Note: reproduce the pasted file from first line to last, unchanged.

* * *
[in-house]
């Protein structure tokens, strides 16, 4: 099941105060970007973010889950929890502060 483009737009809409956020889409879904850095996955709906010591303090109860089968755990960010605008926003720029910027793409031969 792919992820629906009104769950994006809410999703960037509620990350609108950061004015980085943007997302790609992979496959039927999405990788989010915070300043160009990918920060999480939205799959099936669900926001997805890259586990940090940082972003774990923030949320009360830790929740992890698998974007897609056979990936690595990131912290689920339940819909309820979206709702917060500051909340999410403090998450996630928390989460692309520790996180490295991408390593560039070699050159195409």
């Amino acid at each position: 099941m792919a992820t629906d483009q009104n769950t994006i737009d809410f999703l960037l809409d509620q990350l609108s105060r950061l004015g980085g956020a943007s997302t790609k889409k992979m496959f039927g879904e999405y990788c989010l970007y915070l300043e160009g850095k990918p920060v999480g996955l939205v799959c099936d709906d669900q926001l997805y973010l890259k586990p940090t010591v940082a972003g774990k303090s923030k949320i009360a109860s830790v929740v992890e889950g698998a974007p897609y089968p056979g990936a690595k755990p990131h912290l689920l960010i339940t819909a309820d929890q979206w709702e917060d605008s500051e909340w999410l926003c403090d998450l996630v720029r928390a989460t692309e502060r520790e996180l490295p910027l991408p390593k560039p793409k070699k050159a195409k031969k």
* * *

[in-house]
């Protein structure tokens, strides 16, 4: 099941105060970007973010889950929890502060 483009737009809409956020889409879904850095996955709906010591303090109860089968755990960010605008926003720029910027793409031969 792919992820629906009104769950994006809410999703960037509620990350609108950061004015980085943007997302790609992979496959039927999405990788989010915070300043160009990918920060999480939205799959099936669900926001997805890259586990940090940082972003774990923030949320009360830790929740992890698998974007897609056979990936690595990131912290689920339940819909309820979206709702917060500051909340999410403090998450996630928390989460692309520790996180490295991408390593560039070699050159195409």
């Amino acid at each position: 099941m792919a992820t629906d483009q009104n769950t994006i737009d809410f999703l960037l809409d509620q990350l609108s105060r950061l004015g980085g956020a943007s997302t790609k889409k992979m496959f039927g879904e999405y990788c989010l970007y915070l300043e160009g850095k990918p920060v999480g996955l939205v799959c099936d709906d669900q926001l997805y973010l890259k586990p940090t010591v940082a972003g774990k303090s923030k949320i009360a109860s830790v929740v992890e889950g698998a974007p897609y089968p056979g990936a690595k755990p990131h912290l689920l960010i339940t819909a309820d929890q979206w709702e917060d605008s500051e909340w999410l926003c403090d998450l996630v720029r928390a989460t692309e502060r520790e996180l490295p910027l991408p390593k560039p793409k070699k050159a195409k031969k």